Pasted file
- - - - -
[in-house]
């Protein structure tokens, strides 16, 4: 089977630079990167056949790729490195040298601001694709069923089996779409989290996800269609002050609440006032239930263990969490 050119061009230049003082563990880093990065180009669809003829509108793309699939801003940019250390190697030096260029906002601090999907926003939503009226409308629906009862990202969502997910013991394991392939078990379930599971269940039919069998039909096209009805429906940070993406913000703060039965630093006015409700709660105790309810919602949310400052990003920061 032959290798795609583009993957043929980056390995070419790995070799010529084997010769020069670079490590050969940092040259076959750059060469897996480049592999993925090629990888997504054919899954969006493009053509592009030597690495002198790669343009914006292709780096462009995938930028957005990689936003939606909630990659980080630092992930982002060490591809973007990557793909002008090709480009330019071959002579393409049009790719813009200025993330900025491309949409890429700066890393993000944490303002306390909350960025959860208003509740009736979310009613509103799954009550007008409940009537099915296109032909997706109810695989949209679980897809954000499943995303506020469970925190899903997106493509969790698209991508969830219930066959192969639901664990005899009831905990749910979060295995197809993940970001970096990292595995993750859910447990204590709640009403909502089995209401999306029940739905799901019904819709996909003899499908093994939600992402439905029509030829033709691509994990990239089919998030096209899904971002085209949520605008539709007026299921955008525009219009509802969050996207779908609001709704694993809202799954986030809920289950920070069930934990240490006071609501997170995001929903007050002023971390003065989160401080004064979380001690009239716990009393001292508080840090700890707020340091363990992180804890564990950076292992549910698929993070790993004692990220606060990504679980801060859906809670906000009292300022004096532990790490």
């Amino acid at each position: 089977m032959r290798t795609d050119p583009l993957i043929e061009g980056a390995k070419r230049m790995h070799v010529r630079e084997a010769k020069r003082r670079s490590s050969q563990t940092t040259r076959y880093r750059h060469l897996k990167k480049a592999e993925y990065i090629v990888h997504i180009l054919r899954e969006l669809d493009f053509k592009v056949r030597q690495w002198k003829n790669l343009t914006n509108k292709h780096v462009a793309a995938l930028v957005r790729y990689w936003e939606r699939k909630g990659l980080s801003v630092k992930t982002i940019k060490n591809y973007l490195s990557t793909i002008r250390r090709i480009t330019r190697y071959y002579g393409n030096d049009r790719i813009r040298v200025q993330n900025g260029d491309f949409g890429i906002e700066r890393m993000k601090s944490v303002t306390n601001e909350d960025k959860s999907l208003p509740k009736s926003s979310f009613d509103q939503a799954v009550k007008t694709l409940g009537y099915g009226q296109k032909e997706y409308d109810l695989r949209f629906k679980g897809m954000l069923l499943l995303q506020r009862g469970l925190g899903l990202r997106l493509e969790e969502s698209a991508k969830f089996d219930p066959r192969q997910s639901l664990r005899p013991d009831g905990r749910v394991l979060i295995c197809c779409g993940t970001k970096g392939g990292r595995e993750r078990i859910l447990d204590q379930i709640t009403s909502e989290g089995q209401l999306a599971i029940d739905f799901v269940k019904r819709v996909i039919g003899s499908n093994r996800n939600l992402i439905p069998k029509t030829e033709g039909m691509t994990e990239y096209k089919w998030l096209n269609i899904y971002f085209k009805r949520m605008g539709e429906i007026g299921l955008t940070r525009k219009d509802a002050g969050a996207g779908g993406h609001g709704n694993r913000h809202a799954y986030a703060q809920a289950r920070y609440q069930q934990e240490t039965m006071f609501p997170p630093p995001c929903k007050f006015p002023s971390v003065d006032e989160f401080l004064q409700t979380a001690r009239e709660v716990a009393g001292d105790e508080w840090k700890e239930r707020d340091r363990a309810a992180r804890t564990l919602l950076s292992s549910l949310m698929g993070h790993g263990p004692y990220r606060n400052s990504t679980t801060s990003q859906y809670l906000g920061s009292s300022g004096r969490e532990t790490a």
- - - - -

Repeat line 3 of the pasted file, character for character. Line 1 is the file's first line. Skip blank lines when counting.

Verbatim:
């Amino acid at each position: 089977m032959r290798t795609d050119p583009l993957i043929e061009g980056a390995k070419r230049m790995h070799v010529r630079e084997a010769k020069r003082r670079s490590s050969q563990t940092t040259r076959y880093r750059h060469l897996k990167k480049a592999e993925y990065i090629v990888h997504i180009l054919r899954e969006l669809d493009f053509k592009v056949r030597q690495w002198k003829n790669l343009t914006n509108k292709h780096v462009a793309a995938l930028v957005r790729y990689w936003e939606r699939k909630g990659l980080s801003v630092k992930t982002i940019k060490n591809y973007l490195s990557t793909i002008r250390r090709i480009t330019r190697y071959y002579g393409n030096d049009r790719i813009r040298v200025q993330n900025g260029d491309f949409g890429i906002e700066r890393m993000k601090s944490v303002t306390n601001e909350d960025k959860s999907l208003p509740k009736s926003s979310f009613d509103q939503a799954v009550k007008t694709l409940g009537y099915g009226q296109k032909e997706y409308d109810l695989r949209f629906k679980g897809m954000l069923l499943l995303q506020r009862g469970l925190g899903l990202r997106l493509e969790e969502s698209a991508k969830f089996d219930p066959r192969q997910s639901l664990r005899p013991d009831g905990r749910v394991l979060i295995c197809c779409g993940t970001k970096g392939g990292r595995e993750r078990i859910l447990d204590q379930i709640t009403s909502e989290g089995q209401l999306a599971i029940d739905f799901v269940k019904r819709v996909i039919g003899s499908n093994r996800n939600l992402i439905p069998k029509t030829e033709g039909m691509t994990e990239y096209k089919w998030l096209n269609i899904y971002f085209k009805r949520m605008g539709e429906i007026g299921l955008t940070r525009k219009d509802a002050g969050a996207g779908g993406h609001g709704n694993r913000h809202a799954y986030a703060q809920a289950r920070y609440q069930q934990e240490t039965m006071f609501p997170p630093p995001c929903k007050f006015p002023s971390v003065d006032e989160f401080l004064q409700t979380a001690r009239e709660v716990a009393g001292d105790e508080w840090k700890e239930r707020d340091r363990a309810a992180r804890t564990l919602l950076s292992s549910l949310m698929g993070h790993g263990p004692y990220r606060n400052s990504t679980t801060s990003q859906y809670l906000g920061s009292s300022g004096r969490e532990t790490a």